Limiting alcohol intake
Alcohol can cause problems with your blood sugar levels. It may also increase your risk of heart disease.
If you drink alcohol, you should avoid or limit your intake to no more than two drinks per day for women and no more than three drinks per day for men.
Talk to your doctor or local community health center about the best way to limit alcohol intake.
If you smoke, you should avoid this. Smoking can affect your blood sugar level and make prediabetes worse.
Talk to your doctor about the best way to quit smoking.
Limiting your intake of sweet foods
Some foods have been shown to raise your blood sugar. These include:
- Refined sugars and sugar substitutes, such as high-fructose corn syrup
- White bread and pastries
- Sweets, such as cakes and candy
- Refined carbohydrates, such as white rice
A research review published in 2017 in the journal Diabetes Care suggests that people with prediabetes shouldn’t eat or drink sweeteners.
Drinking too much soda, fruit juices, and other sweet foods can increase your blood sugar and lead to high blood pressure and other issues.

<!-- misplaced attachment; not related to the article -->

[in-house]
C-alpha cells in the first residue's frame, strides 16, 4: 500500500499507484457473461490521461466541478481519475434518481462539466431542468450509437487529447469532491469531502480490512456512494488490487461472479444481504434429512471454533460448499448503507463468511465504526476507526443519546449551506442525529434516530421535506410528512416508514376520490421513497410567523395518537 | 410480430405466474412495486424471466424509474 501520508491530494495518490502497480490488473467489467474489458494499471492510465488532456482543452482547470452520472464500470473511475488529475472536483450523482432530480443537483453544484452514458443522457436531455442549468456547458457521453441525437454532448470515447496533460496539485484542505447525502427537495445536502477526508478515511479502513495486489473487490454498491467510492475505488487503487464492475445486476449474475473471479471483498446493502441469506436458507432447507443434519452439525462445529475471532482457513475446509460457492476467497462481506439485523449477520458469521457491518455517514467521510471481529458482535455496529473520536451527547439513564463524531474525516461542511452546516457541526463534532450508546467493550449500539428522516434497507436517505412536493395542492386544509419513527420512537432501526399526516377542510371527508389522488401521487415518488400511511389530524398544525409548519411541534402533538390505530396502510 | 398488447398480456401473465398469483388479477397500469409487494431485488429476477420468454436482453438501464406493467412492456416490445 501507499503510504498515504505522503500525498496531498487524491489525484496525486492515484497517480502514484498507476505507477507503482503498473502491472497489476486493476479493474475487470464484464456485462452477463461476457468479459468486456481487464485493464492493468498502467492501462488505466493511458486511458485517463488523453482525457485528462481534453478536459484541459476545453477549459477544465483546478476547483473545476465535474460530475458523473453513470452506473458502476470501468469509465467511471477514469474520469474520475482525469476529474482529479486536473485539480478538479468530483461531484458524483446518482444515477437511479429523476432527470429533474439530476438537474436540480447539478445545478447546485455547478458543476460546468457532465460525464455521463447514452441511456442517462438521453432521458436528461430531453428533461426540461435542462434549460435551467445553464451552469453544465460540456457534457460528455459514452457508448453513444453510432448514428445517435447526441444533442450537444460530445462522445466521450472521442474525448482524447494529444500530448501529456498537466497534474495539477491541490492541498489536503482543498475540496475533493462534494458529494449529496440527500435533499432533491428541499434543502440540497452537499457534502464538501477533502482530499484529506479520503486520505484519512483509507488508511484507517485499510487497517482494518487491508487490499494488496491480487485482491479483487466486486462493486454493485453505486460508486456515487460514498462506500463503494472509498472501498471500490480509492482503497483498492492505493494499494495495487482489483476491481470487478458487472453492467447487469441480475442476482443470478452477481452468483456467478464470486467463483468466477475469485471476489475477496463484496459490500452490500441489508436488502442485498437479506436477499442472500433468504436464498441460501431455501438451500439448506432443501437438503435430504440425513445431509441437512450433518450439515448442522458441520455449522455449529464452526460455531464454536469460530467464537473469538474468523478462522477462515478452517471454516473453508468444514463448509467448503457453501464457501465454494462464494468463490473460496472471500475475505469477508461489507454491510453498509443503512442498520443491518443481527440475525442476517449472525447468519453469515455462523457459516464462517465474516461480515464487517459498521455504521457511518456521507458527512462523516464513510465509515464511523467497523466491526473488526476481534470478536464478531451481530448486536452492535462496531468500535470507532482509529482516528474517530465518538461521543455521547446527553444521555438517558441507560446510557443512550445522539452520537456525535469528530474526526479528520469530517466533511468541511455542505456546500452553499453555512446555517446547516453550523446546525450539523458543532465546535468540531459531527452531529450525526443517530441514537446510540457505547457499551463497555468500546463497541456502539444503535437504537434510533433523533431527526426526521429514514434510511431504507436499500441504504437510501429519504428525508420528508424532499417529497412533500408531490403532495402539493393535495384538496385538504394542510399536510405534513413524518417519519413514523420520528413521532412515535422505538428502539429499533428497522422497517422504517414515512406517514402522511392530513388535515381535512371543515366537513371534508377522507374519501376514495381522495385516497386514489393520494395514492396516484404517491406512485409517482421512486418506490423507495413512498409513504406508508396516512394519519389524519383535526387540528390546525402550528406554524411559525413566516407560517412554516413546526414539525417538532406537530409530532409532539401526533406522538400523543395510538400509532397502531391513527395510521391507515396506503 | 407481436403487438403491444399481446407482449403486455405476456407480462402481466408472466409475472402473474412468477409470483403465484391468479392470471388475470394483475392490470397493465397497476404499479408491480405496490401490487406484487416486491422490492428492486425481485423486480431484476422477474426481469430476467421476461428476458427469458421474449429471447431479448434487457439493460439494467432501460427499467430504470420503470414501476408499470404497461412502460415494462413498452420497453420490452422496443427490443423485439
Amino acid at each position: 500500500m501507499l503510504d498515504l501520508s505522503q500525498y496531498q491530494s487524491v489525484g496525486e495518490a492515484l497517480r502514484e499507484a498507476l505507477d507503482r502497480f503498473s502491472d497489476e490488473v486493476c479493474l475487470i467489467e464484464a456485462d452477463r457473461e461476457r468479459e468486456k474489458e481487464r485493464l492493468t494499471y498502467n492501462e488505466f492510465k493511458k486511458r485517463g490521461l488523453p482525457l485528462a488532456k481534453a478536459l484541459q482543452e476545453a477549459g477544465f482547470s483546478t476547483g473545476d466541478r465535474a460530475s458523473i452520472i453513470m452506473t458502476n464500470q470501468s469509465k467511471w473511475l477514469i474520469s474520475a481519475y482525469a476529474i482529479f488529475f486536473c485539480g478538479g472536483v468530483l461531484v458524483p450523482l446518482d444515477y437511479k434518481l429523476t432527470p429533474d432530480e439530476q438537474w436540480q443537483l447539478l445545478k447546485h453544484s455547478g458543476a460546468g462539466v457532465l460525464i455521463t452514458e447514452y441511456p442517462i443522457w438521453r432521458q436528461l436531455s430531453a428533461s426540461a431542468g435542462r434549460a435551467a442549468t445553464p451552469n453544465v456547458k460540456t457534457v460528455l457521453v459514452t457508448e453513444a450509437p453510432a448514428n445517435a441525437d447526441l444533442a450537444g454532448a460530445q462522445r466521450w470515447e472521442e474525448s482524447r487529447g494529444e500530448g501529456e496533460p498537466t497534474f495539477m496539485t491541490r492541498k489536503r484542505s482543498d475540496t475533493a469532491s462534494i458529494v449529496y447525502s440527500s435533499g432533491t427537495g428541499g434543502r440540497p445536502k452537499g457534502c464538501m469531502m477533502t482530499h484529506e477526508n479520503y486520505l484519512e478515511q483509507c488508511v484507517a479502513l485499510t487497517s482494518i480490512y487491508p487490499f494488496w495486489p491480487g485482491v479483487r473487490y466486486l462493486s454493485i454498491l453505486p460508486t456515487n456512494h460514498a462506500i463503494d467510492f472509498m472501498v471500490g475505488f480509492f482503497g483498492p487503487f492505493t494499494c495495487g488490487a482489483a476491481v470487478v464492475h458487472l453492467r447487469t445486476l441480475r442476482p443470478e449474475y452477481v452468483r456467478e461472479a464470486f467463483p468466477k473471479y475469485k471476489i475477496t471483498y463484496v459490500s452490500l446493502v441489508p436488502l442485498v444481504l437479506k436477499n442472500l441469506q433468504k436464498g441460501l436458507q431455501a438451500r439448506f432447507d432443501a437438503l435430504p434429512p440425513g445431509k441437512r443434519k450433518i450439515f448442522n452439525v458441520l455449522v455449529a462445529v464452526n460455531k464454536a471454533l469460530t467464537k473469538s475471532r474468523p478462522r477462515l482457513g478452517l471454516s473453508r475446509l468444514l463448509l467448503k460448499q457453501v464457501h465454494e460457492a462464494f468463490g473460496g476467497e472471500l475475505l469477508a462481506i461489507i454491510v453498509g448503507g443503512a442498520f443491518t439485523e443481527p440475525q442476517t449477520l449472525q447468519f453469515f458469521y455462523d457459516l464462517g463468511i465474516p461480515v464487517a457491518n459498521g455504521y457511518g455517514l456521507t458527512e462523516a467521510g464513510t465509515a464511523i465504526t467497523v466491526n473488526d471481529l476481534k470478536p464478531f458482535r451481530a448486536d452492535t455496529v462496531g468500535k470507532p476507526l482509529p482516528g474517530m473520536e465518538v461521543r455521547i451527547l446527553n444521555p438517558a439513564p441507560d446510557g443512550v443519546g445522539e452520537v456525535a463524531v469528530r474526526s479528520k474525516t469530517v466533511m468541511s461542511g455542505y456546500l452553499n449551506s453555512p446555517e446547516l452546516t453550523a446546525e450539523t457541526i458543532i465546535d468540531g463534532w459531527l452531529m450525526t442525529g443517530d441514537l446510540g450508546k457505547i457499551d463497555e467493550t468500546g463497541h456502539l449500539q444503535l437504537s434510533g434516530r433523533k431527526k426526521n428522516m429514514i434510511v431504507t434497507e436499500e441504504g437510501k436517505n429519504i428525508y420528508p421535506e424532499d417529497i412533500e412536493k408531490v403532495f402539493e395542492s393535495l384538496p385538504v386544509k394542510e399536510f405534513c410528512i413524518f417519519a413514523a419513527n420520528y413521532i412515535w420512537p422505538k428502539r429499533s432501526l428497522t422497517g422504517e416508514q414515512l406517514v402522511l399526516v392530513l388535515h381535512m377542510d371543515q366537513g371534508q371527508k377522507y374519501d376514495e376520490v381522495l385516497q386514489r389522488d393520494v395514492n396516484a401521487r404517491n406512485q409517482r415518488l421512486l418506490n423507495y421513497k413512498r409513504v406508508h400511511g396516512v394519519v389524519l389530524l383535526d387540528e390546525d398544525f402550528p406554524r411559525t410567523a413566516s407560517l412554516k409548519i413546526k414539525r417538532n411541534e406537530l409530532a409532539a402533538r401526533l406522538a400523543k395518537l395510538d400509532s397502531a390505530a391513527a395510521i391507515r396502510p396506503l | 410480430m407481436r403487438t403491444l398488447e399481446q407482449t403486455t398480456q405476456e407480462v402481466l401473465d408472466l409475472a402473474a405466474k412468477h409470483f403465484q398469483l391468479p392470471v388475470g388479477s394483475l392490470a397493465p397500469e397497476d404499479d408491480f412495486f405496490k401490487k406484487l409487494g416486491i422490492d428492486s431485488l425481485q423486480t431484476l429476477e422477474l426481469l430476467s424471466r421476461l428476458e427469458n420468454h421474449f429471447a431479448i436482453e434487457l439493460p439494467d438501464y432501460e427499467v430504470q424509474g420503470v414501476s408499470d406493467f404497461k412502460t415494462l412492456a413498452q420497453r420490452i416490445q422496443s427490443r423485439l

You should limit or avoid sweet foods if you have prediabetes.
Not having enough fiber
Fiber helps keep your digestive tract moving. It can also help keep your blood sugar levels stable.
If you don’t eat enough fiber, your blood sugar levels can rise. This can lead to prediabetes or type 2 diabetes.
Talk to your family doctor, dietitian, or a local health center about how much fiber you should eat daily.
Treatment for prediabetes depends on the underlying cause. Your doctor will determine the best treatment option for you.
If your doctor diagnoses you with prediabetes, they may recommend:
- A healthy diet. This can include healthy fats and other nutrients, such as fiber, to help manage your blood sugar.
Prediabetes can be a serious condition. If you have prediabetes and you have symptoms, you should see your doctor.
Your doctor will help you manage the condition and help you reach your treatment goals